Do you think this is true?

And thanks, Digg, for the link.


19 responses to “Do you think this is true?

  1. Help! I can’t find the Digg story!
    And anything that has atheists holding that big a slice of whatever pie they’re talking about… I need to see.

      • Thank-you.
        I couldn’t agree more.

      • Did you page down on that site? What kind of source is this? No, I don’t believe a word of it.

        • It’s from a website called Standard Madness. I wouldn’t put a lot of faith in it. I thought it was interesting that the person who drew the pie chart would think more atheists read the Bible than, say, most Christians. That might be true, but I don’t know how one would quantify that. In my discussions with atheists/agnostics, I’ve found many of them to be pretty knowledgeable about what the book says.

          • I do think that discussion interesting, but….”Standard Madness Recommends…The 5 types of (bleep) buddies a man could have”…..That threw me.

            I still don’t think that many atheists have read the Bible.

            • It’s been my experience that the smart ones. Otherwise, how would they know what they’re rejecting?

              But then, there is a boatload of Christians who haven’t read it, either, so I could be confused.

              • Christians have difficulty accepting the fact someone could read scripture cover to cover and come away a non-believer.

                Atheists have difficulty accepting the fact so many people read scripture in its entirety, fail for centuries to agree on what it all means, but still hold it up as some infallible document defining human purpose and direction in life.

                • And both groups have a point — though I can honestly see reading the thing and rejecting it. I really can. Will I have to give back my Christian Decoder Ring? Because I am really quite fond of it.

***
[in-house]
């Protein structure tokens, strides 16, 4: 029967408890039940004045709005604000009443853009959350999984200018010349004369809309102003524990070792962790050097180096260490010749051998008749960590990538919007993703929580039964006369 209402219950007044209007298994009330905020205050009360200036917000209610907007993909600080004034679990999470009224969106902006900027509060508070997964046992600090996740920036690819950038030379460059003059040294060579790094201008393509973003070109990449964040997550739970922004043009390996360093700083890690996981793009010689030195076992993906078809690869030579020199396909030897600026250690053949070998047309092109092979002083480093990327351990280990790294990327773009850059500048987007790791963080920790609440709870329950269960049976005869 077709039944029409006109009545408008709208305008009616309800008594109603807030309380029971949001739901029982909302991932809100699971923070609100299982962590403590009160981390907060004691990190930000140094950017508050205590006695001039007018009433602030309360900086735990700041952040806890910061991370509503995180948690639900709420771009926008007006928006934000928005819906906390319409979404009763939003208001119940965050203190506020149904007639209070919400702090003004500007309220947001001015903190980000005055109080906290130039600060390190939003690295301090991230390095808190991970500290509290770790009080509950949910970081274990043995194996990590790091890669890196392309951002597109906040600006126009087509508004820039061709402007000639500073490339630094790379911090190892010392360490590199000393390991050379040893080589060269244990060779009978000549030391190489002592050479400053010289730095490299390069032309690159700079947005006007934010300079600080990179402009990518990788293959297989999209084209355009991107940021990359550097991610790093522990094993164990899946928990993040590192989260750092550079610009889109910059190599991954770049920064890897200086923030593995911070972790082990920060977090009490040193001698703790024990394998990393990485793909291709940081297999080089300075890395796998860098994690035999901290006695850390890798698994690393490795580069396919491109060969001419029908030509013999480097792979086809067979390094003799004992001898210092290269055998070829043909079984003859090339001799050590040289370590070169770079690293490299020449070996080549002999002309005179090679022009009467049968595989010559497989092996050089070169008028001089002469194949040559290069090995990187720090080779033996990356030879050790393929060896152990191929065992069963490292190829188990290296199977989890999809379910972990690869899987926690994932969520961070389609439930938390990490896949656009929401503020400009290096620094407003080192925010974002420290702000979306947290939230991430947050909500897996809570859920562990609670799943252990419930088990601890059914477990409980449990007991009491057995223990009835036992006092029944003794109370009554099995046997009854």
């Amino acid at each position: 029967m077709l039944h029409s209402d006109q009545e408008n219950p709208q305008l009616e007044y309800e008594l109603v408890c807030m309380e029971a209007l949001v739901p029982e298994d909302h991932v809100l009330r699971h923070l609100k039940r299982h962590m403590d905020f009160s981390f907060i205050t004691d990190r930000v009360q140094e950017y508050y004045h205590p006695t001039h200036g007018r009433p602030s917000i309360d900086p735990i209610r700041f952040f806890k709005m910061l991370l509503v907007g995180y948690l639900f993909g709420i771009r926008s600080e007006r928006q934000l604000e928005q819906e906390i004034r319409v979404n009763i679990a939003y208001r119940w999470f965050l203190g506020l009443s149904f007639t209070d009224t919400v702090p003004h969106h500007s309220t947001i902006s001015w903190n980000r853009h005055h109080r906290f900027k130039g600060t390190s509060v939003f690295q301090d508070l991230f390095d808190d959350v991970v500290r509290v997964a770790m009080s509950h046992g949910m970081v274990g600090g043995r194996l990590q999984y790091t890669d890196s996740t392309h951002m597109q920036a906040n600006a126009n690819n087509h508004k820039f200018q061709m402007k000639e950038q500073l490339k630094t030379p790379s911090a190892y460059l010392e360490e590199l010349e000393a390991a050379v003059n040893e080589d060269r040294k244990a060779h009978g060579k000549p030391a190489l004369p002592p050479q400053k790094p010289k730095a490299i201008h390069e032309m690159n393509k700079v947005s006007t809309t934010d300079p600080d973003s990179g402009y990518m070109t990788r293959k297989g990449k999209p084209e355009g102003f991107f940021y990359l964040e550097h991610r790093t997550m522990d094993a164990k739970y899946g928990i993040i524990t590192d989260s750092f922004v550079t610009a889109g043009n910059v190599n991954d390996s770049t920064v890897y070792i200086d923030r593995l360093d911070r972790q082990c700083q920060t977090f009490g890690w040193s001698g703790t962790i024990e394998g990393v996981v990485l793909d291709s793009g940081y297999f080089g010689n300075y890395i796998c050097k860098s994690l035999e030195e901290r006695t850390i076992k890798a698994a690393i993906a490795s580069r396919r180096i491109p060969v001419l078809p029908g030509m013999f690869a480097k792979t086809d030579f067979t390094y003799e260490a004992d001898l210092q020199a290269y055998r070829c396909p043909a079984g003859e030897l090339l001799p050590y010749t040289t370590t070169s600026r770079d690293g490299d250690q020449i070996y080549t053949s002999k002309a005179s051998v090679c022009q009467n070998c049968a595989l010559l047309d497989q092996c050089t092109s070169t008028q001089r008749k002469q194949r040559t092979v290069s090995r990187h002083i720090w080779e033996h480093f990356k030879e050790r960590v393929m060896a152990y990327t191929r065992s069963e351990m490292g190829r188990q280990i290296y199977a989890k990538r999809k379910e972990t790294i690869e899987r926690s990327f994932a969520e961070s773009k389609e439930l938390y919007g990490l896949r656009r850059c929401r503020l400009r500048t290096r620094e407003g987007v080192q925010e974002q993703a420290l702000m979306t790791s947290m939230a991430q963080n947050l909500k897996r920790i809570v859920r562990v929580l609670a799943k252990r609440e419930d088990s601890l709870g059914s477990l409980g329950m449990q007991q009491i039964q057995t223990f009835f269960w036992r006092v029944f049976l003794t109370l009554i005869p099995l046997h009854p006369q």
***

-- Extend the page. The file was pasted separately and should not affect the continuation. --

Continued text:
• Oooh, the pie chart is missing a large group of theologians and pastors who most likely read the Bible in it’s entirety in seminary. I think the point the chart makes is well taken. Really, a lot of us Christians have not read the entire Bible. I wonder what percentage of Christians have actually read it cover to cover. I haven’t.

                However, I’m not sure that reading it all is necessary to accept Christianity or God (or to decide on atheism). The Bible doesn’t actually prove anything, does it? Several family members are atheist or agnostic, and they have made the decision based on science/logic rather than theology. I can’t really argue with them (nor do I want to). I haven’t seen anything in the Bible yet that I can offer to them. I will admit, I have my own doubts as well as my hopes. It keeps me searching for answers and maybe that’s what differentiates me from my relatives. Personally, the Bible doesn’t help me with any of that.

                • I have that same approach to atheists/agnostics. I figure if they’ve come to that stance with forethought, and that makes them happy — or fills their lives in some way — who the hell am I? If someone starts asking, I’m happy to talk but I. Don’t. Push. Because I pushed already and it’s rude. Besides, the example I like best in the Bible-that-no-one-reads :) is by example. Not that I’m doing that, either, but still.

                  • “Besides, the example I like best in the Bible-that-no-one-reads :) is by example. ”

                    What book & where?

                    • datingjesus

                      All over, but mostly centered on Jesus’ life. He preached and taught, yes, but he taught louder with his actions than with his words.

        • I doubt the pie represents any serious data collection. It’s a rub, that’s all.

          But I think you might be surprised about atheists reading scripture. Many have read the entire bible. We just don’t take a lifetime to do it.
          And it rarely comes up in atheist conversation, (old atheist conversation anyway).

          • Well, if an atheist is going to talk to a Bible-thumpber, said atheist might be more inclined to acknowledge her/his familiarity with the scriptures. I probably am not getting an entirely random sampling, but I do think it’s interesting that people take the time to read it and then reject it, and some people don’t take the time to read it, and embrace it. Or think they do.

  2. It depends on what that circle represents…

  3. Bogus. It’s satire, more or less.

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